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Human Progress: Reflected in the Stock Market

The world has improved dramatically over almost any time-frame you consider. It doesn’t always feel this way because negative headlines attract eyeballs and sell advertising. Granted, there are tons of very real problems, many of which did not exist 30 years ago. Nevertheless, I think Bill Gates nailed it when he said: “Headlines, in a way, are what mislead you, because bad news is a headline, and gradual improvement is not.” Human progress occurs in some small way on a daily basis because a few billion people go to work and figure out ways to improve living standards.

In this post, I am going to lay out how the world has improved and the stock market’s incredible ability to look past negative news headlines to reflect human progress.

Stock Market Tunes Out the Noise

Individuals do not always recognize the gradual improvements, but the stock market certainly does. People buy more things, companies grow, and wealth is created based on billions of people living longer and better lives. It is unfortunate that investors often get scared out of the market by negative headlines, or even worse, things they think might go wrong. Since 2009, the stock market has more than doubled, but many investors bailed out for reasons like: the flash crash, European sovereign debt crisis, S&P downgrading the credit rating of the United States, fiscal cliff talks in Congress, US Government shut down, the Ebola virus, Brexit, the election of Donald Trump, North Korea, potential trade war, etc.

The thousands of items that did not make headlines include: advances in medicine, advances in fuel efficiency, alternative energy sources becoming economically viable, lower costs for almost every technology, and one of my favorites…free Wi-Fi at Starbucks. 🙂

Examples of Human Progress

Life Expectancy: Consider this: You would’ve had a 23% chance of dying before age 20, and a 38% chance of dying before age 45 if you were born in 1900.

Compare that to kids born recently. They have about a 1% chance of dying before age 20, and a 4% chance of dying before age 45. (source: calculatedriskblog.com) In fact, there was not a single country in the world that had a life expectancy above 40 as of the year 1800. Today, there is not a single country with a life expectancy below 50.

Electricity: Can you imagine living without electricity? There were no homes (zero) that had electricity in 1870. Today 85% of people in the world have electricity.

Poverty: Just 200 years ago, 85% of the world population lived in extreme poverty. Twenty years ago, it was 29%, and today it’s only 9% and falling.

Crime: Violent crime has been on a downward trend since 1990 (although you would never guess this from watching the news). Almost 14.5 million crimes were reported in the United States in 1990. By 2016, that figure was under 9.5 million.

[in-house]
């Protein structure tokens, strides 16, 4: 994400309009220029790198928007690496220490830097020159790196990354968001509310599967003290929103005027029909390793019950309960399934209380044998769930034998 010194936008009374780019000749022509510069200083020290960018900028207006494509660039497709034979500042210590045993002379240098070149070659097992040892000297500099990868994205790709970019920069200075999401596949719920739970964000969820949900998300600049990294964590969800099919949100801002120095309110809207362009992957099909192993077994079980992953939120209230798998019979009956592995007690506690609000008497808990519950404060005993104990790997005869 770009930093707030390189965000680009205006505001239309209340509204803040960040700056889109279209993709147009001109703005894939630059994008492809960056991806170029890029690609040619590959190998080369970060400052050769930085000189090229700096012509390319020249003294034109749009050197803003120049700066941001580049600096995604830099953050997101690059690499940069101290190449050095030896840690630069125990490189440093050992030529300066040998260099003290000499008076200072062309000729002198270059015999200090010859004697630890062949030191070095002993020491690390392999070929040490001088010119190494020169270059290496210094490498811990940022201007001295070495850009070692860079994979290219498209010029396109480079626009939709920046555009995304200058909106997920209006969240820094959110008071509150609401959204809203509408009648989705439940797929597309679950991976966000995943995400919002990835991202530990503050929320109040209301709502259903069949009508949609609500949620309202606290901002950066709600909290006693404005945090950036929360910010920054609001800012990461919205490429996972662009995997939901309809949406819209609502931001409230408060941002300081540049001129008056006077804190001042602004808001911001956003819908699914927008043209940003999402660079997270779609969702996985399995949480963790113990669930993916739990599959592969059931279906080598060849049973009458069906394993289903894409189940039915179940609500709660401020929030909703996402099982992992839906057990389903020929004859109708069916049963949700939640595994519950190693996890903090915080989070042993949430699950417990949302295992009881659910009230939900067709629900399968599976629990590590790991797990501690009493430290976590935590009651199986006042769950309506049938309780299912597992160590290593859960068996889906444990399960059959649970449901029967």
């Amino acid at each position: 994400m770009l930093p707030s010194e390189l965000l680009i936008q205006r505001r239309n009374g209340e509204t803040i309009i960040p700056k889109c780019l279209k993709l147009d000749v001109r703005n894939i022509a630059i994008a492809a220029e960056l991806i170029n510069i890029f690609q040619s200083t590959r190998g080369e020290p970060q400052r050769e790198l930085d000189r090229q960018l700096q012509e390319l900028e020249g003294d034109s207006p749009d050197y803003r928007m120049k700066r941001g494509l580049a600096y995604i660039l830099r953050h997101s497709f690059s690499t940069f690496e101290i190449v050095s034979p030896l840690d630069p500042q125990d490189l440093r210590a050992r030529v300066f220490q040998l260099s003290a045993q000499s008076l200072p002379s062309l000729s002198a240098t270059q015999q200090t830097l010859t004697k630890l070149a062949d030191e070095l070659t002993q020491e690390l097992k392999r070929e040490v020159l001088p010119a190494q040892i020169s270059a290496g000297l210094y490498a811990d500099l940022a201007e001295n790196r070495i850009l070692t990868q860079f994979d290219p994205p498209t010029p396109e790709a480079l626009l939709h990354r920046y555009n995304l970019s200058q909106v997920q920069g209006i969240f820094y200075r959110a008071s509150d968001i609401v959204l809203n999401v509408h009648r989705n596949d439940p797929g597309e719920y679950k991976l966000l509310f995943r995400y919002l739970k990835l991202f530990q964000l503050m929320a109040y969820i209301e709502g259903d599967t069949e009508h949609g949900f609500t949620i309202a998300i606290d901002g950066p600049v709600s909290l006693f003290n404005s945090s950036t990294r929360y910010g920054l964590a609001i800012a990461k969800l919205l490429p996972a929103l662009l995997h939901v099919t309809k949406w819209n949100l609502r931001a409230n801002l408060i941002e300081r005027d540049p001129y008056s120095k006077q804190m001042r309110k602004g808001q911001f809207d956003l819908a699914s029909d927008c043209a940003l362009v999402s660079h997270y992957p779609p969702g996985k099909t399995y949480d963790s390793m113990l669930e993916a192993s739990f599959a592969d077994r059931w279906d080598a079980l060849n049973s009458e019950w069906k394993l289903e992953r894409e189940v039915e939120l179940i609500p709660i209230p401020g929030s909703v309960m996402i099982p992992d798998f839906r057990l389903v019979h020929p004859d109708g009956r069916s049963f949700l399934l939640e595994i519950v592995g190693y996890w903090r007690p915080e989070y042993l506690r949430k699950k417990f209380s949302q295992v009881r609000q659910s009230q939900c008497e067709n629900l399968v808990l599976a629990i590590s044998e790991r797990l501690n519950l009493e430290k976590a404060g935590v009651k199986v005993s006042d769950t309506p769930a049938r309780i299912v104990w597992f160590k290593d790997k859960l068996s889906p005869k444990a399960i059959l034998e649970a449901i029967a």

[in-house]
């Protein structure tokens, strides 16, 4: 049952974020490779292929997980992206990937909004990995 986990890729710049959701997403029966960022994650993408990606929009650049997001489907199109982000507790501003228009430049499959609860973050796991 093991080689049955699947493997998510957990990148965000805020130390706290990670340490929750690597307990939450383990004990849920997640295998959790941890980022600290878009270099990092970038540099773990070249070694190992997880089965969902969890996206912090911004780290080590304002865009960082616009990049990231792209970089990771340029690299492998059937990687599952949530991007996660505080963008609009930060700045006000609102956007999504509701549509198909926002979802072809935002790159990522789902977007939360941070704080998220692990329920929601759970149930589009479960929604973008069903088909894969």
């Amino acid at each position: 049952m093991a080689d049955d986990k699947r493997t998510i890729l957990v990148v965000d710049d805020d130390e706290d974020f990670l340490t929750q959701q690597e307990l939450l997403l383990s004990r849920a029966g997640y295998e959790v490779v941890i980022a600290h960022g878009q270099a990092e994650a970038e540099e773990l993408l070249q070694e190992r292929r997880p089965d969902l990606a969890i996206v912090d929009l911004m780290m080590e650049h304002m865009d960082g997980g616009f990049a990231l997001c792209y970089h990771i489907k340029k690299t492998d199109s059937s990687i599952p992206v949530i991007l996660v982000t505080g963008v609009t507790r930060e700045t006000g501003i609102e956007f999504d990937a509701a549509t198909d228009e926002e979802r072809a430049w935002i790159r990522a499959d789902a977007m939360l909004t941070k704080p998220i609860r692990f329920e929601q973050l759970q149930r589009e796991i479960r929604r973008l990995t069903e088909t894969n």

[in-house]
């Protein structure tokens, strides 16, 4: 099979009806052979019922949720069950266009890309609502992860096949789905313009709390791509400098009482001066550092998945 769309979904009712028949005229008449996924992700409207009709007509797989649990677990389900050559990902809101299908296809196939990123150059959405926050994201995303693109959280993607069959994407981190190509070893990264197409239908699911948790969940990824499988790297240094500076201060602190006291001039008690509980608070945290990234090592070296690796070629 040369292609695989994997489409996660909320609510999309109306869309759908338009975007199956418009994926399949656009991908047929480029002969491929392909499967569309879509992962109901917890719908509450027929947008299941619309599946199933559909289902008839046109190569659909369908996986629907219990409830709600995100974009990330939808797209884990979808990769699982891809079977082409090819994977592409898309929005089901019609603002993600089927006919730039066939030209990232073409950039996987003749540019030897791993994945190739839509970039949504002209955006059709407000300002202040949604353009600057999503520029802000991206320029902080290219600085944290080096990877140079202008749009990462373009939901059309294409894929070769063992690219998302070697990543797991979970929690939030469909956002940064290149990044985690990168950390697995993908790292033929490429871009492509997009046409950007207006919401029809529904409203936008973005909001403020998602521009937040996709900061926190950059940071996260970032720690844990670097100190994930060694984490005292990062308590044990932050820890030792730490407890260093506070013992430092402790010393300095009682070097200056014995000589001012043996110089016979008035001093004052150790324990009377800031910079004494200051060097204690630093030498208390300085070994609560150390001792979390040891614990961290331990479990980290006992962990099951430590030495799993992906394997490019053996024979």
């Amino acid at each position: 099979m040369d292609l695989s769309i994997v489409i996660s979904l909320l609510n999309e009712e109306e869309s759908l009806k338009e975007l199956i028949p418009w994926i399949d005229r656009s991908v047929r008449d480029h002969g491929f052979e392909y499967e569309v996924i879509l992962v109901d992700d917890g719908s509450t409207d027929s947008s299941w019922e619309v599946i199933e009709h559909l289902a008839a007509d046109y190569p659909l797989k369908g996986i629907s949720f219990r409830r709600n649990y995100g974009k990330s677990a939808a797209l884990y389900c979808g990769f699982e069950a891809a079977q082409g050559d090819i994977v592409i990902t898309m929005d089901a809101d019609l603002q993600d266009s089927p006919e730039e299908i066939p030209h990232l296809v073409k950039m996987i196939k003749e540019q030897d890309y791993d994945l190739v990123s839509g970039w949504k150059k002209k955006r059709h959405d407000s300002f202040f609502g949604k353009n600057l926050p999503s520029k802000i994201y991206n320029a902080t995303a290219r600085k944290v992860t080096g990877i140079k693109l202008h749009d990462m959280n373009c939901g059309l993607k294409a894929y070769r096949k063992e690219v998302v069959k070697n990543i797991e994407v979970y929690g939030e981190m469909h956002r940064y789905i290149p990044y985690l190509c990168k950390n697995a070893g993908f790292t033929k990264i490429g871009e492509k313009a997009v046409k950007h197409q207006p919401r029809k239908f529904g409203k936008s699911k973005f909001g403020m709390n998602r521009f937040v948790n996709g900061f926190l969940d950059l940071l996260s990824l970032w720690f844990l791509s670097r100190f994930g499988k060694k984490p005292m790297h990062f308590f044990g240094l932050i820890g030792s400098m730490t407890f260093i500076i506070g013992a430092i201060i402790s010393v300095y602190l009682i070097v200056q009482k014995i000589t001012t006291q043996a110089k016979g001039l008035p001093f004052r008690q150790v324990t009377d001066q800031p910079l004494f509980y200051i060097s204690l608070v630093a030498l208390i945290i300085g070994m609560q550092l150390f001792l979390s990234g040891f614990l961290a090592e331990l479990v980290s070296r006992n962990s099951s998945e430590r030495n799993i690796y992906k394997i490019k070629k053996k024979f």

Retirement: Ninety percent of 65-year-old American men who were still alive in 1870 were still working. Today, only 20% of 65-year-old American men are still working, while 80% get to enjoy retirement.

Housework: The average family spent 11.5 hours a week doing laundry in 1920. That has fallen to 1.5 hours as of 2014. Sadly, the Kisner household is well above average in hours spent on laundry per week.

Safety: Americans became 96% less likely to be killed in a car accident and 95% less likely to be killed on the job over the last hundred years.

Disease: The control of infectious disease since 1990 has saved the lives of more than a 100 million children. Thank you in small part to Bill and Melinda Gates. (Wow, two Gates mentions in one article!)

Food: There is no better example of increased efficiency and productivity than farming. Between 1961 and 2009, the amount of land used to grow food increased by 12%, but the amount of food grown increased by 300%.

Entertainment: There was almost no entertainment available to the average family in 1870. Today, our entertainment options are almost unlimited. Although, for some reason, my kids still say they’re bored. ????

Final thought on Human Progress and Stock Prices

It is no wonder that the stock market has been one of the best places to invest. The stock market represents ownership in many of the largest, most sophisticated companies—the companies that are making human progress and higher living standards possible. People who think the best days for the market have passed are essentially saying that human innovation is going to slow down or stagnate. That doesn’t seem likely to me over the next 20-30 years.

P.S. I believe in giving credit, where credit is due. Thanks to Michael Batnick at A Wealth of Common Sense for many of the examples in today’s post.

Have a great week and feel free to email me with thoughts or comments: jeremy@jeremykisner.com